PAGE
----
Today’s word is gender. Gender refers to the socially constructed expectations of femininity and masculinity. These are the norms, the expectations, the roles, and the relationships that society expects of girls and boys, women and men. Gender is what we teach our AFAB (assigned female at birth) and AMAB (assigned male at birth) babies. By “teach” I don’t mean that we sit them down and explain concepts and expectations to them. I mean that through living and interacting, babies and children absorb what it means to be a girl or a boy.
When I was growing up, girls had long hair, wore dresses/skirts, liked pink, played with Barbies, were interested in make-up, were good at making and keeping friends, were not good at or interested in math or science or trades. You get the idea. Boys had short hair, wore pants or shorts, played with cars and Lego, were rambunctious and hard to control, were good at math or science or trades. You get the idea. These ideas of who does what in society continue on through adulthood. Moms stay home to take care of kids, cook and clean. Dads work full-time and don’t help out around the house, but take care of the car and yard. In 2020, we have made some shifts from this, but not as far as we collectively think. Research shows that women still bear the biggest burden of “home” work despite working outside the home. They experience barriers at work because it’s expected that they will be the primary caregivers of children. They still make less than men in comparable positions. Men with families who work full-time can experience pressure to work more, with the assumption that their female partner will cover all the family’s needs. They still tend to do less cleaning, cooking and childcare.
These are all gender roles. These are all things so subconsciously passed on to us, that we most often don’t realize we live them out so readily and completely.
These constructs of femininity and masculinity are different not only across time, but in different cultures. We can see even in our lifetimes that the ideas of what it means to be a woman and what it means to be a man have changed. But because we are immersed in our own culture’s ideas of masculinity and femininity, I think we can miss the significance of gender norms in other cultures, how that can help us understand some of our own ideas of gender, and how we can learn from that. As Christians, I know that we have missed seeing that some people in the Bible lived outside of their own cultural ideas of gender.
In the story of Jacob and Esau we read that Esau was his father’s son, a manly man who loved the outdoors, hunting, and all things that were masculine in his family’s definition of masculine. Jacob hung out with his Mom. He learned to cook. He did feminine things. I grew up seeing this as just two brothers being different people. But we can see gender playing out here. Both twins were biological males but one conformed to cultural expectations of that gender and one did not.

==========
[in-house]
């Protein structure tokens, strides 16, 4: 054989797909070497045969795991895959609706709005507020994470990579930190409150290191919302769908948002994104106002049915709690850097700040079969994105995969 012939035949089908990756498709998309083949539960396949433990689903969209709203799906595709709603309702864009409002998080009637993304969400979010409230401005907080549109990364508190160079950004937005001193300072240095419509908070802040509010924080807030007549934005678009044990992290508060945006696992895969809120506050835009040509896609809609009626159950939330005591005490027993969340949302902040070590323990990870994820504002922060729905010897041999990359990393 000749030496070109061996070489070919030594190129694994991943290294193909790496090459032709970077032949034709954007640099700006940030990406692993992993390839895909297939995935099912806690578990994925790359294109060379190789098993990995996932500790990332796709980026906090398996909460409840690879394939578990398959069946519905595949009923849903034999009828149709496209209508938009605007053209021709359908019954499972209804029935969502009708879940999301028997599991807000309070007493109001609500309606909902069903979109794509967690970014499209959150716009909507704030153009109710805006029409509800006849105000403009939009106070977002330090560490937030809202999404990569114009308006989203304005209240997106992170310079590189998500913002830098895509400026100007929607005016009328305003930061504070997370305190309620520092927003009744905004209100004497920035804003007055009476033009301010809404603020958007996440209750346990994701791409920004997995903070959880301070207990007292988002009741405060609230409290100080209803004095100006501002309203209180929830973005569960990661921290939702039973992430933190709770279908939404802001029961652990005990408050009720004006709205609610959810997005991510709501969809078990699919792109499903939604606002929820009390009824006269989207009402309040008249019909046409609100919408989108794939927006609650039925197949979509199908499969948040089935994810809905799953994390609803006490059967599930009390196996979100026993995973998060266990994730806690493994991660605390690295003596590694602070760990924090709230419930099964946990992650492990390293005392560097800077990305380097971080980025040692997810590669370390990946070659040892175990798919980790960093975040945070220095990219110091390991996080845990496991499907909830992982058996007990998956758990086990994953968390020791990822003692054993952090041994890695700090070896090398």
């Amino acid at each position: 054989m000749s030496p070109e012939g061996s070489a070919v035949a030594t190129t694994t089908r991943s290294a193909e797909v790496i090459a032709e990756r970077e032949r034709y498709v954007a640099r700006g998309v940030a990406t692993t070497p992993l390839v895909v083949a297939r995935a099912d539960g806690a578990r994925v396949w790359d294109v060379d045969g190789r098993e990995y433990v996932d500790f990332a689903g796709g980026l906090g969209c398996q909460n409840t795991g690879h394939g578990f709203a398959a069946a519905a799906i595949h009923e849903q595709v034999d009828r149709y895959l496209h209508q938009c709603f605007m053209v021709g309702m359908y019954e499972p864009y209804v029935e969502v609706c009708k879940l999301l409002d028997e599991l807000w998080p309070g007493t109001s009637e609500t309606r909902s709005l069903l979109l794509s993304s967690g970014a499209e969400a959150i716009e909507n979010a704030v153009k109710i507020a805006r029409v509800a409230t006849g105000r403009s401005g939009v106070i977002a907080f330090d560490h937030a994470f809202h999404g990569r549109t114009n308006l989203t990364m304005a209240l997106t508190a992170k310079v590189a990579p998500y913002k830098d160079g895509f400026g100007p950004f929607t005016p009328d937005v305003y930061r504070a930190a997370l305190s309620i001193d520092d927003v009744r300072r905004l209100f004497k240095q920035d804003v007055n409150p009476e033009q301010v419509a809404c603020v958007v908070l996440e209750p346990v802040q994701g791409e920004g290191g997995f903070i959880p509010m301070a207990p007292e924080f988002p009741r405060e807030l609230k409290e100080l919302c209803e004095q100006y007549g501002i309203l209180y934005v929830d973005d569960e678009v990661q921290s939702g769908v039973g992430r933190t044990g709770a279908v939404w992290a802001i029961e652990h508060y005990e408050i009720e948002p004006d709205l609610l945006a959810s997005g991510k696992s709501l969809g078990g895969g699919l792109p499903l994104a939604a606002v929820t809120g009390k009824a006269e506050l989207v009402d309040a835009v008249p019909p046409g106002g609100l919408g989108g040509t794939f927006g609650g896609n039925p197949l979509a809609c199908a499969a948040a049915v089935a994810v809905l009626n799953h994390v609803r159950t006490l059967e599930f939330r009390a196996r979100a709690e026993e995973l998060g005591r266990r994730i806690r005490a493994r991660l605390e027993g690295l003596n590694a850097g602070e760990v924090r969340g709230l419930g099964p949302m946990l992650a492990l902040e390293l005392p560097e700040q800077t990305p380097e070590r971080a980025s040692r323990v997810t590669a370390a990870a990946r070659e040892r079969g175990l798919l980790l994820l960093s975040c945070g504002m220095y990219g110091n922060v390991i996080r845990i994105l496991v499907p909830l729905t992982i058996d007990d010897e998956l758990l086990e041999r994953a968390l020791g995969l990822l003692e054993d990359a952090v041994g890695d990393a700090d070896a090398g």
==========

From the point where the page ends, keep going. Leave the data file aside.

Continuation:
Because our ideas of masculinity have changed from that time and culture, we can miss what would have been obvious to people in another time and another culture (the people the Bible was written for): God favoured not just the younger brother but the Other, the one who didn’t fit. Jacob was a gender-diverse person chosen by God. That is significant!
There have always been gender diverse people among us: people who don’t conform to society’s ideas of masculine or feminine. Today, we are developing language to talk about the wide range of genders people experience. I will talk about some of that language in upcoming posts. For now, it’s just important to note that the people themselves are not experiencing something new, modern and novel; language is finally catching up to describe what many people have lived and are living.
God transcends culture and all of its expectations and ideas. God is not constrained by ideas, however strongly believed or held. Our culture has told us that there are two sexes (which is scientifically incorrect, even if visually often correct), and that those two sexes correlate with two genders. God is bigger than a binary. God’s creation demonstrates to us the unfathomable vastness of God’s imagination. Why would we think gender would be limited to two?
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